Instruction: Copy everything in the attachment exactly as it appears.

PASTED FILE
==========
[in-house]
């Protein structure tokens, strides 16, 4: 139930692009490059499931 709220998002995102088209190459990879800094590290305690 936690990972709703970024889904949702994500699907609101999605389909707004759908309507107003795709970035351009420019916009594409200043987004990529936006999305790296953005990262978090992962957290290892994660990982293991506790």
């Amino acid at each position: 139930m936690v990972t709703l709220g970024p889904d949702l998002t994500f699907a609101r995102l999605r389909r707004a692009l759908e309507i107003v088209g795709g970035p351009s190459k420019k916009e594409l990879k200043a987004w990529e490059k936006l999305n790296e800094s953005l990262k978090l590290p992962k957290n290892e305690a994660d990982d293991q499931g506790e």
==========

[in-house]
């Protein structure tokens, strides 16, 4: 139930692009490059499931 709220998002995102088209190459990879800094590290305690 936690990972709703970024889904949702994500699907609101999605389909707004759908309507107003795709970035351009420019916009594409200043987004990529936006999305790296953005990262978090992962957290290892994660990982293991506790």
């Amino acid at each position: 139930m936690v990972t709703l709220g970024p889904d949702l998002t994500f699907a609101r995102l999605r389909r707004a692009l759908e309507i107003v088209g795709g970035p351009s190459k420019k916009e594409l990879k200043a987004w990529e490059k936006l999305n790296e800094s953005l990262k978090l590290p992962k957290n290892e305690a994660d990982d293991q499931g506790e």